All heirs, family members, or anyone that could be considered entitled to the property must be made aware of the small estate filing. Therefore, the petitioner must contact them via Certified Mail with Return Receipt and keep the receipts as proof the individuals have been notified.

Step 6 – File with the Probate Court Clerk’s Office

Attached to the small estate affidavit, the petitioner should have all their documents together with the filing fee. If accepted, the clerk will take approximately 5 to 15 days to process and accept or reject the filing.

If accepted, the property and assets will be transferred and the process is complete.

When Do I Use a Small Estate Affidavit?

The small estate affidavit lets you go to any person, company or bank that may currently hold estate property previously owned by the decedent. With this form, these entities are required to hand over or transfer the assets according to the terms of the affidavit, or they can face legal prosecution. However, these entities cannot be sued once the terms of the affidavit have been followed and the property transferred from their hands.

This form now gives you complete control over the estate and power of attorney. No entity should be able to refuse to transfer the property once belonging to the estate.

State Laws

State Maximum Amounts ($) Time to Wait After Decedent’s Death Laws
 Alabama $25,000 30 days § 43-2-692
 Alaska $100,000 for vehicles, $50,000 for non-vehicles 30 days § 13-16-680
 Arizona $75,000 30 days § 14-3971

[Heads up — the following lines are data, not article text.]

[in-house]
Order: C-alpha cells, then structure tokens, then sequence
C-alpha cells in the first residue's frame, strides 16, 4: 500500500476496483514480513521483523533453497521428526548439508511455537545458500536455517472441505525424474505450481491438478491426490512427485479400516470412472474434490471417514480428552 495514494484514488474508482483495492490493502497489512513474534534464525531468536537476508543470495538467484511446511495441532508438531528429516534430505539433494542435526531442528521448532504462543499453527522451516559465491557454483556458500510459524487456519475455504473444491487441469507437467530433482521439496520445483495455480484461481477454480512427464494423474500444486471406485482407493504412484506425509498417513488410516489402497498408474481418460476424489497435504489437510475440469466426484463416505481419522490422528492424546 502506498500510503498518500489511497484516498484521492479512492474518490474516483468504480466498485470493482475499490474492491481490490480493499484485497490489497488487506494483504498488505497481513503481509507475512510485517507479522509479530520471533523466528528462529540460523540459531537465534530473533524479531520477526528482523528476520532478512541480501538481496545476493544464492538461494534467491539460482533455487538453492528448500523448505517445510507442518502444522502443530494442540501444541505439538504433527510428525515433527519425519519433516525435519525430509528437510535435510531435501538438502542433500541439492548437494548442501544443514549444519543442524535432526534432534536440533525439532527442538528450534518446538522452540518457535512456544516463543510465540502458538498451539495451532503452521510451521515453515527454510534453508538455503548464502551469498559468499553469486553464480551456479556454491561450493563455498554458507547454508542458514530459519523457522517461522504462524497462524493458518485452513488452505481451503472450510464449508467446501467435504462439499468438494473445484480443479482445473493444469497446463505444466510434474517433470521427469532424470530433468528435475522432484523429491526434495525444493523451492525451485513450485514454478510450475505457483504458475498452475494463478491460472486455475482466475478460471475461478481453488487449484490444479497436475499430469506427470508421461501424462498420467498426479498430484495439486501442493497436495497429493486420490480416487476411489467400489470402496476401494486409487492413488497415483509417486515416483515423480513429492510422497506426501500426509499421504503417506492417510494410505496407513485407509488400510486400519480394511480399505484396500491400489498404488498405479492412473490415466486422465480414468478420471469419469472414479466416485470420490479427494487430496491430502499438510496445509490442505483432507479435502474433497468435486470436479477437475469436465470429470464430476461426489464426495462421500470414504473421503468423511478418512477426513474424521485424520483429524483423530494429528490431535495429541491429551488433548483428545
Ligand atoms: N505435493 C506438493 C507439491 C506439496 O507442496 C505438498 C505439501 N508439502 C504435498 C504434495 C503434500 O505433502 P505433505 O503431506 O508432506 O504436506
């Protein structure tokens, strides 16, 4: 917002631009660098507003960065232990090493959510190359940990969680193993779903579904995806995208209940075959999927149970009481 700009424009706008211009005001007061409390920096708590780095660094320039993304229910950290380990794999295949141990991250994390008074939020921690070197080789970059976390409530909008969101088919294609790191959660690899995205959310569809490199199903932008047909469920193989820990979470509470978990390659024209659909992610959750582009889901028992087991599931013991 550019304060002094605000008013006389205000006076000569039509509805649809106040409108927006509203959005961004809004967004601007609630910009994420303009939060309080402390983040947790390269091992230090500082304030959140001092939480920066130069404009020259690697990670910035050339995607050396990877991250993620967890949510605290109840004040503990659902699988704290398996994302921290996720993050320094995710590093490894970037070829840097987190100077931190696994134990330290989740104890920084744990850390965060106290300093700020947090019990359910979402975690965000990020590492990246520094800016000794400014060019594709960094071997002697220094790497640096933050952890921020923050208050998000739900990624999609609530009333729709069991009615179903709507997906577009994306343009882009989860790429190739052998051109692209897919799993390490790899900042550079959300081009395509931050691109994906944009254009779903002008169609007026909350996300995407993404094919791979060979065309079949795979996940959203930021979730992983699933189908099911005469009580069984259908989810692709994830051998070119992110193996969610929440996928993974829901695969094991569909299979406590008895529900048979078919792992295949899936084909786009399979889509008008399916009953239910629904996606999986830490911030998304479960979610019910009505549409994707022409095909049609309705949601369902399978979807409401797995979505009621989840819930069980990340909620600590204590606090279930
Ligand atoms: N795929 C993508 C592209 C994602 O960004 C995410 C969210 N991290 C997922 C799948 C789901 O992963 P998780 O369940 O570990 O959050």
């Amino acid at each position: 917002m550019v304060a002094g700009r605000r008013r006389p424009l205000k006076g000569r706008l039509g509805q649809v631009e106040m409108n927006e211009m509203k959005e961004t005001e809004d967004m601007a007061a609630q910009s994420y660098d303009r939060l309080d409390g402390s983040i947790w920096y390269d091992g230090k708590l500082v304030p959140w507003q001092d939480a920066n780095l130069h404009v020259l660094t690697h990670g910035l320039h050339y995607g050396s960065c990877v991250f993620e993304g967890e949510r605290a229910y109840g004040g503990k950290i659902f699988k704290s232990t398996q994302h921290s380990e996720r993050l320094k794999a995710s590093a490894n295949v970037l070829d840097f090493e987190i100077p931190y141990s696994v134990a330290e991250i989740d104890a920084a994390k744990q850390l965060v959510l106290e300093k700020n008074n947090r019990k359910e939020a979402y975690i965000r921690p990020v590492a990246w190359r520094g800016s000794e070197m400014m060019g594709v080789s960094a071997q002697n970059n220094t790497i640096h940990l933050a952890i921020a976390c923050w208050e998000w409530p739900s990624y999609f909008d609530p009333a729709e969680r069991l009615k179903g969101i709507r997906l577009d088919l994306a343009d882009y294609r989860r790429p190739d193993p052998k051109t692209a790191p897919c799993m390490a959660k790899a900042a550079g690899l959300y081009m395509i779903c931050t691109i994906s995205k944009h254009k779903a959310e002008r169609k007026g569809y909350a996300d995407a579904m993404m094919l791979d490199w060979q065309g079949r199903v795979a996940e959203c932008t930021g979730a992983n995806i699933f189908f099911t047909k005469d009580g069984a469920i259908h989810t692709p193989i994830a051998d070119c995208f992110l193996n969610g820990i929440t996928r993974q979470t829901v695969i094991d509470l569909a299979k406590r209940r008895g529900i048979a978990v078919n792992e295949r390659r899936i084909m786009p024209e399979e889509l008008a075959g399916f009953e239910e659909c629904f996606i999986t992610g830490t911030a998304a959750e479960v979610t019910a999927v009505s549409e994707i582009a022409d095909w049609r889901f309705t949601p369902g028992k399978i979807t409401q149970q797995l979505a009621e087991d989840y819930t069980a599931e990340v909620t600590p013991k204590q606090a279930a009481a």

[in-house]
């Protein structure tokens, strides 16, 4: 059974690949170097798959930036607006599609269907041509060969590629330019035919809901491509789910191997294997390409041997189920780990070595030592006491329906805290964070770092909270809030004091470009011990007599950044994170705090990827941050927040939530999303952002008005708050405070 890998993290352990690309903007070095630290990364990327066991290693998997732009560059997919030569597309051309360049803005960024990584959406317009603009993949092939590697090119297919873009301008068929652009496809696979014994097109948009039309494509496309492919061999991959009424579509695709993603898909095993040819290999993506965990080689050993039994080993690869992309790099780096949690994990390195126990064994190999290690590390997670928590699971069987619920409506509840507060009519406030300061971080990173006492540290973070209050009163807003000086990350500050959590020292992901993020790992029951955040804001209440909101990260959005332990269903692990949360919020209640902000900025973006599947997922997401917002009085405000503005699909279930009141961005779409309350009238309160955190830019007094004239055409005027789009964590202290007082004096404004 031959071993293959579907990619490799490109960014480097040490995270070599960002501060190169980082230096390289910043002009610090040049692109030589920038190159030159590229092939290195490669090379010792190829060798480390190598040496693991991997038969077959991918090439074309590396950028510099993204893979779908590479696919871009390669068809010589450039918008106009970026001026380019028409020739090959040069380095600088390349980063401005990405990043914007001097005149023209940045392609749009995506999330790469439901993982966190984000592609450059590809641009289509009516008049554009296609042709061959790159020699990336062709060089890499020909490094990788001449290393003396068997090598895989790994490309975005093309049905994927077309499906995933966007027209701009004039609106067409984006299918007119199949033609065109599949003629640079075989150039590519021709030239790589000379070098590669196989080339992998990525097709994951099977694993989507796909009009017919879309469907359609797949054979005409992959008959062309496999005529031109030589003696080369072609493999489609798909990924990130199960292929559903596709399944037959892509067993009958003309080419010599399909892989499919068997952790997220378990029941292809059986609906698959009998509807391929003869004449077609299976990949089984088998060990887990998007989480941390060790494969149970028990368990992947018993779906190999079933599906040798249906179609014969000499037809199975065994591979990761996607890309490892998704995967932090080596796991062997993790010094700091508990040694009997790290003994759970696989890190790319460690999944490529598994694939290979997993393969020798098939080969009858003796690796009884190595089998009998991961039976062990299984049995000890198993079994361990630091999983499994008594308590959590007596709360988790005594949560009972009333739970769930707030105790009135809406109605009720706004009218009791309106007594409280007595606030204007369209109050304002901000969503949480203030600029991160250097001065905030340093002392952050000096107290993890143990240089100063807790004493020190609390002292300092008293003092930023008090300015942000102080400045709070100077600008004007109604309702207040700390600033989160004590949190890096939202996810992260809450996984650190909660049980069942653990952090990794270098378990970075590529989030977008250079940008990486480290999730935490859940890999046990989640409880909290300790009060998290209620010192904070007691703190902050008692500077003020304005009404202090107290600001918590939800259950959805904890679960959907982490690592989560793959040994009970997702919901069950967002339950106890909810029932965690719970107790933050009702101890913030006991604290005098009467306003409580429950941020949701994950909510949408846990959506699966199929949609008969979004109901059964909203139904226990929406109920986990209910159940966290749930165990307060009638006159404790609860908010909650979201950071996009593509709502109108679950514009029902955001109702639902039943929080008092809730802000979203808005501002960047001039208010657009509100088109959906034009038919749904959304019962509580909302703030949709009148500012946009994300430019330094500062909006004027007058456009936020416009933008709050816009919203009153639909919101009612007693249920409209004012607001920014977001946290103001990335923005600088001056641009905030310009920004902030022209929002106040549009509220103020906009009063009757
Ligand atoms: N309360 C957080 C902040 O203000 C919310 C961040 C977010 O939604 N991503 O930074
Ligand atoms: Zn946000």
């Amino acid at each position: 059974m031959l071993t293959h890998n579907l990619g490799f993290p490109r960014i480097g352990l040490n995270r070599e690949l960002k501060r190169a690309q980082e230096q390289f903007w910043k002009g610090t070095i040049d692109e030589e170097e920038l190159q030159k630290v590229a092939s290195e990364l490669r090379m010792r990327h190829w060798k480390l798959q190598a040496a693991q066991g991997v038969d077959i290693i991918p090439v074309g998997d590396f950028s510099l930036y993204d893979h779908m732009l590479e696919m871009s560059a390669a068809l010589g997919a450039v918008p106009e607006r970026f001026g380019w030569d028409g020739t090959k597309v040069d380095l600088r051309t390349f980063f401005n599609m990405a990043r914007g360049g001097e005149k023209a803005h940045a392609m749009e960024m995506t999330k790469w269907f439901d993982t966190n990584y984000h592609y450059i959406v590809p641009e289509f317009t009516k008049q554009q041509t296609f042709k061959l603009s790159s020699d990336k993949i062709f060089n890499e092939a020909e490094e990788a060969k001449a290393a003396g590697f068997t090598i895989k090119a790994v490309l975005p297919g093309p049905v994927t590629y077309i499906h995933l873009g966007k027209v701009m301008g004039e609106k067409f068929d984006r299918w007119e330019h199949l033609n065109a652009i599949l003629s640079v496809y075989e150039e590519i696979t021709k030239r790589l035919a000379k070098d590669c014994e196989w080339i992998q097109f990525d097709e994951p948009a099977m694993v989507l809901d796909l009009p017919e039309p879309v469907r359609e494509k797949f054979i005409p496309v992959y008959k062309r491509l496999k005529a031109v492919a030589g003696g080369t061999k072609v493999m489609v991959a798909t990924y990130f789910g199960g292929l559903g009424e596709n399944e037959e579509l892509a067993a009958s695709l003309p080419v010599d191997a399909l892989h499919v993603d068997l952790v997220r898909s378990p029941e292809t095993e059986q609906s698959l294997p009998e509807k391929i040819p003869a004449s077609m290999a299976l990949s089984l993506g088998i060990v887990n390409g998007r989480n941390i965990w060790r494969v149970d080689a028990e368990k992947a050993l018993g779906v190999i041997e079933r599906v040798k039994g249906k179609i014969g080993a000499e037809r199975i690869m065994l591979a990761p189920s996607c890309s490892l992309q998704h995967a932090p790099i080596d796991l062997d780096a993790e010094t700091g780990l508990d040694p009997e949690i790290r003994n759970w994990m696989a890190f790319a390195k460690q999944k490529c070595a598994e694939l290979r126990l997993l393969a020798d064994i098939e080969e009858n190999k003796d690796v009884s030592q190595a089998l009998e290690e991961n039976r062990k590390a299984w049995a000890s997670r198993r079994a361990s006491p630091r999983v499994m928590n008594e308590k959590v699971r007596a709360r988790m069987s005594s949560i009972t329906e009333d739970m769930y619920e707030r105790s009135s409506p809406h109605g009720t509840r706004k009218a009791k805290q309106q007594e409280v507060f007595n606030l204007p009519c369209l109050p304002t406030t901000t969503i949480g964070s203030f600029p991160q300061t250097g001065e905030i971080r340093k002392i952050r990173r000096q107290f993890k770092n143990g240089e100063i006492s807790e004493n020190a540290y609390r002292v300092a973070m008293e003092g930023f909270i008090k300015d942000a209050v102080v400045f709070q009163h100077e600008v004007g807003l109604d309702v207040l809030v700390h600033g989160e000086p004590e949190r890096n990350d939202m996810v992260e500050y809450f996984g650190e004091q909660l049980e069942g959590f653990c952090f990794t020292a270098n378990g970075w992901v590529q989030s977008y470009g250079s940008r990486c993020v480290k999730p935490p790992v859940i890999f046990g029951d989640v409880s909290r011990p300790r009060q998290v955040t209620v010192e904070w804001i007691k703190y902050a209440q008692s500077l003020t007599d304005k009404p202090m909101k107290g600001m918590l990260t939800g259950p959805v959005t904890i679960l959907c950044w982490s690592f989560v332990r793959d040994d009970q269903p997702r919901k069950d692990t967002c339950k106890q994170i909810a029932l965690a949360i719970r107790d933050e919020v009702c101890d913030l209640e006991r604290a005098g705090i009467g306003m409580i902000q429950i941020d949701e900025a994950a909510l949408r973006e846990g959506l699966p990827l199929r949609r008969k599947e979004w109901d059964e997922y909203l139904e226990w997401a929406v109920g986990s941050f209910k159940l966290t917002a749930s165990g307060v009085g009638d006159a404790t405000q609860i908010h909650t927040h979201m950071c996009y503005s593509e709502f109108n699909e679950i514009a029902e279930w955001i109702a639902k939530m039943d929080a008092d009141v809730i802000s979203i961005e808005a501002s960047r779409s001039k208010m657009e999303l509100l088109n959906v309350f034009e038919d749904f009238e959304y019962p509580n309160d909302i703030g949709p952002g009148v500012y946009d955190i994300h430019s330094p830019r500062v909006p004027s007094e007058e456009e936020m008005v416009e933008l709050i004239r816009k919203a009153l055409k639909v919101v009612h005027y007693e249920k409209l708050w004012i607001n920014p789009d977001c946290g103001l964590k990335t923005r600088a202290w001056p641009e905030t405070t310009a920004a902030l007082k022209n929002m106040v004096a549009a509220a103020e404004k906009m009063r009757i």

Arkansas $100,000 45 days § 28-42-101
 California $150,000 40 days Sections 13000-13210
 Colorado
 Connecticut
 Delaware
 Florida
 Georgia
 Hawaii
 Idaho
 Illinois
 Indiana
 Iowa
 Kansas
 Kentucky
 Louisiana
 Maine
 Maryland
 Massachusetts
 Michigan
 Minnesota
 Mississippi
 Missouri
 Montana
 Nebraska
 Nevada
 New Hampshire
 New Jersey
 New Mexico
 New York
 North Carolina
 North Dakota
 Ohio
 Oklahoma
 Oregon
 Pennsylvania
 Rhode Island
 South Carolina
 South Dakota
 Tennessee
 Texas
 Utah
 Vermont
 Virginia
 Washington
 West Virginia
 Wisconsin
 Wyoming

Small Estate vs Affidavit of Heirship

A small estate and affidavit of heirship are closely related forms for after the death of someone without a will that divides the real and personal property. Most likely, the person that died did not have a will, and the heirs are seeking legal possession of their rightful property without going through the probate process.

Affidavit of Heirship – Mainly used to identify the heirs to a decedent’s estate. The form is sometimes attached to a small estate affidavit or submitted to transfer real estate that was owned by the decedent. In the case of real property, the document is usually filed with the county office in charge of land records (deeds).

Small Estate – Related to the transfer of all types of property; real, personal, vehicles etc. and has to be under a State mandated threshold in order for the heirs to bypass the probate process.